In addition to the model predictors, we identified several new school-level and county-level variables that positively correlate with CVE percentages (Tables A and C in S1 Appendix), including the percentage of students that moved from a different state and the county’s total net migration. Texas saw the greatest percent growth in the US in 2018 [52, 53], particularly in the Dallas–Fort Worth metropolitan area. Over the six-year period of our study, public schools in suburban counties experienced the largest median increase in CVE percentages, with a median increase of a 0.4 percentage point per school. Although unlikely, parents with negative vaccine beliefs may be moving to Texas specifically for their lenient vaccination policies [54]. Another possibility is that Texas is attracting families from socioeconomic groups with high rates of vaccine hesitancy for other cultural or economic reasons. Alternatively, the act of moving between states or jobs may result in a lapse of health insurance that can leave a child temporarily unvaccinated while enrolling in a new school. In such cases, the conscientious exemption is filed out of necessity rather than hesitancy. A 2000–2002 study linking health insurance data to immunization status found that children with public full-year coverage were more likely to be vaccinated than children with private part-year coverage [55]. In such cases, school follow-up policies can mitigate further immunization delays.

Restricting our purview to metropolitan counties improved model performance, as indicated by a doubling of the pseudo R2 values. The socioeconomic correlates of vaccine exemptions, including wealth and education, may be more homogeneous in the cities than the rural areas of Texas spread across 208 counties. The relatively poor performance of the Texas-wide model may simply stem from a higher degree of variation in CVE percentages in nonmetropolitan counties, driven by differences in rural healthcare access and quality, education levels, and demographics [26]. The standard deviation in CVE percentages across nonmetropolitan counties was approximately 40% greater then that for metropolitan counties.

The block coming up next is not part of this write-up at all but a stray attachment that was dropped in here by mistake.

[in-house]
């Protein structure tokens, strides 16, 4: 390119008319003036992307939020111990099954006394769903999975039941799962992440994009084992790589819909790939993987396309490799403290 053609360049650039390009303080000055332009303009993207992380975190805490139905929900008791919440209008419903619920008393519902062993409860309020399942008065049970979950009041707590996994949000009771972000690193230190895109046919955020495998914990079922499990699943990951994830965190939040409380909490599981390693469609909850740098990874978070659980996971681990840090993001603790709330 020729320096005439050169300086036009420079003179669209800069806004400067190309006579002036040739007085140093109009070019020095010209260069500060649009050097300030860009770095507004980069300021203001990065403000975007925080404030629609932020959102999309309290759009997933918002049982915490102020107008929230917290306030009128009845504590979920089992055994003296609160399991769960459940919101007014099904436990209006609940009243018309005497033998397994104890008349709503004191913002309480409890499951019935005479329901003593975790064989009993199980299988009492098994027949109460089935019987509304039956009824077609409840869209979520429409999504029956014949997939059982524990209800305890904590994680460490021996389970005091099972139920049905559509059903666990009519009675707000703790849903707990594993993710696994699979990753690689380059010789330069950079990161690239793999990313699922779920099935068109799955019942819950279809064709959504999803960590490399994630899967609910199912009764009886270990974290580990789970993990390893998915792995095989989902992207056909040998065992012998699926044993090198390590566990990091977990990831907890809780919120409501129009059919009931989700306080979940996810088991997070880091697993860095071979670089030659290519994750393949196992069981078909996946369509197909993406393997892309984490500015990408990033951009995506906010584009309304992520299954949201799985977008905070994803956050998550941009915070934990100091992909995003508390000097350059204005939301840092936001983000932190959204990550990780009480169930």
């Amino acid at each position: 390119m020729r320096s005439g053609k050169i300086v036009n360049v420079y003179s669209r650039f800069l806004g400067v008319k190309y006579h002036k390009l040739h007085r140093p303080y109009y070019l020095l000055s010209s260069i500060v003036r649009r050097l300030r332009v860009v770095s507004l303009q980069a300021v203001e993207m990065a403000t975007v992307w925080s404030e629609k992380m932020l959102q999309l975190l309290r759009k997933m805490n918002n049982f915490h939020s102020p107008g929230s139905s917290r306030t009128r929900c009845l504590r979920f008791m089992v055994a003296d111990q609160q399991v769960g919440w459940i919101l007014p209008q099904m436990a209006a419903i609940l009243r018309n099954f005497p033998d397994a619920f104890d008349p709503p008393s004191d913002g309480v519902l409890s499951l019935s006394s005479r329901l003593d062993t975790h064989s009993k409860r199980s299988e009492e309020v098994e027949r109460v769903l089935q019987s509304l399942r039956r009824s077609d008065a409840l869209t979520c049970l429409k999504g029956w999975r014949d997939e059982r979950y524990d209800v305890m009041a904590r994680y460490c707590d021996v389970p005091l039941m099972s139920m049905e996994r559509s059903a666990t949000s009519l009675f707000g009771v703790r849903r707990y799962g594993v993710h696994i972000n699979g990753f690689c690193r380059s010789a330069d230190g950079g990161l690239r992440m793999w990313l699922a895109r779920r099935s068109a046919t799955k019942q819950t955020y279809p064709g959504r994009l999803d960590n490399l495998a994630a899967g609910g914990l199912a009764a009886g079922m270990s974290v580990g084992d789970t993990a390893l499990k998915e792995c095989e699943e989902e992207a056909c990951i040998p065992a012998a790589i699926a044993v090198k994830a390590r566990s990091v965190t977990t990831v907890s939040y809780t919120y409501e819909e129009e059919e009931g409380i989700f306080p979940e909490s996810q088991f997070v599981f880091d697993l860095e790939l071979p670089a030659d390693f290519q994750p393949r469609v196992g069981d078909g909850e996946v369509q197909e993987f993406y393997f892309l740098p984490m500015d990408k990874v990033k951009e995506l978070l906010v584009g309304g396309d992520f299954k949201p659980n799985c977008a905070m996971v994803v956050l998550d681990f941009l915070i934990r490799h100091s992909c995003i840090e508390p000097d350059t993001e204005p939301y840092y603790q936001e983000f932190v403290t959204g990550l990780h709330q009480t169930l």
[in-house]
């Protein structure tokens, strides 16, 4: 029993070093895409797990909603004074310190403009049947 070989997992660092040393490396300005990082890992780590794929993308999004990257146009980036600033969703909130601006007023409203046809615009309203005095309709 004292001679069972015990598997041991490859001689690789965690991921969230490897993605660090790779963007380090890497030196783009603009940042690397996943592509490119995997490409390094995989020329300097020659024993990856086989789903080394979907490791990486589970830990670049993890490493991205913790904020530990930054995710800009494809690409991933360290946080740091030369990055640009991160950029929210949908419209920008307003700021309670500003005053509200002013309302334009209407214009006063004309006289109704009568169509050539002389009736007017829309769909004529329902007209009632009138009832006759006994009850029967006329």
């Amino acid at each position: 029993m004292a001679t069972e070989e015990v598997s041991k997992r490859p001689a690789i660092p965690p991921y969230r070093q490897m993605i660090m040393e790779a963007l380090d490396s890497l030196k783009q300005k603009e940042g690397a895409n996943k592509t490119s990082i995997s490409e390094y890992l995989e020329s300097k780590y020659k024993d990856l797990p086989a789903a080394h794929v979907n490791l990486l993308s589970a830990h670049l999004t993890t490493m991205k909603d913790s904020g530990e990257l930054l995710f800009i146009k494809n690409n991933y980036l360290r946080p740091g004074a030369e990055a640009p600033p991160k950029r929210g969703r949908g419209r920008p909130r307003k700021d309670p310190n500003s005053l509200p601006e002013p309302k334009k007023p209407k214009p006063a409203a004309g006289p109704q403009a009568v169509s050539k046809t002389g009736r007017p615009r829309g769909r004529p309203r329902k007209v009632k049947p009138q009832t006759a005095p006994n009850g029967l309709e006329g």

The accuracy of risk assessments and the downstream effectiveness of public health messaging depend on their geographic scale, population specificity, and choice of risk metrics. Our study highlights the importance of going beyond simple averaging for communicating emerging risk: median CVE percentages provide better measures of typical risk when distributions are highly skewed; proportions of high-risk schools can reveal hotspots masked by both medians and means. Strategies for communicating emerging risks associated with declining vaccine coverage should be tailored to specific public health goals, including messaging to target populations and public sharing of vaccination statistics. For example, broad messaging may be advisable in regions where an increasing median CVE percentage indicates a widespread increase in risk, whereas targeted policies may be effective and efficient [56] in communities containing only a few anomalously high-risk schools.

However, these aggregate statistics do not reveal the social and behavioral drivers of vaccine exemptions. Effective intervention requires distinguishing vaccination exemptions decision born out of necessity versus choice. Communities that are rural, poor, or have high rates of migration may suffer from a lack of access to healthcare or poor health literacy [27]. In such cases, the building of strong community resources, school follow-up policies, and measures to promote access and awareness may be strategic [57]. Alarmingly, rural health access in Texas is declining [58]. In contrast, more highly educated and resource-rich communities may require advocacy for stricter school enrollment policies and innovative messaging. Aggregate metrics of risk may not influence an individual’s vaccine-decision-making behavior. Prior studies have shown that individual vaccination decision-making can influence large-scale transmission dynamics [54, 59, 60], and suggest that outbreaks can be more efficiently contained if individuals make decisions based on local rather than global information [61]. Our results can help elucidate where different messaging content [62, 63] and formats of message delivery [57] might be most effective for influencing an individual’s perception of risk and vaccination benefits.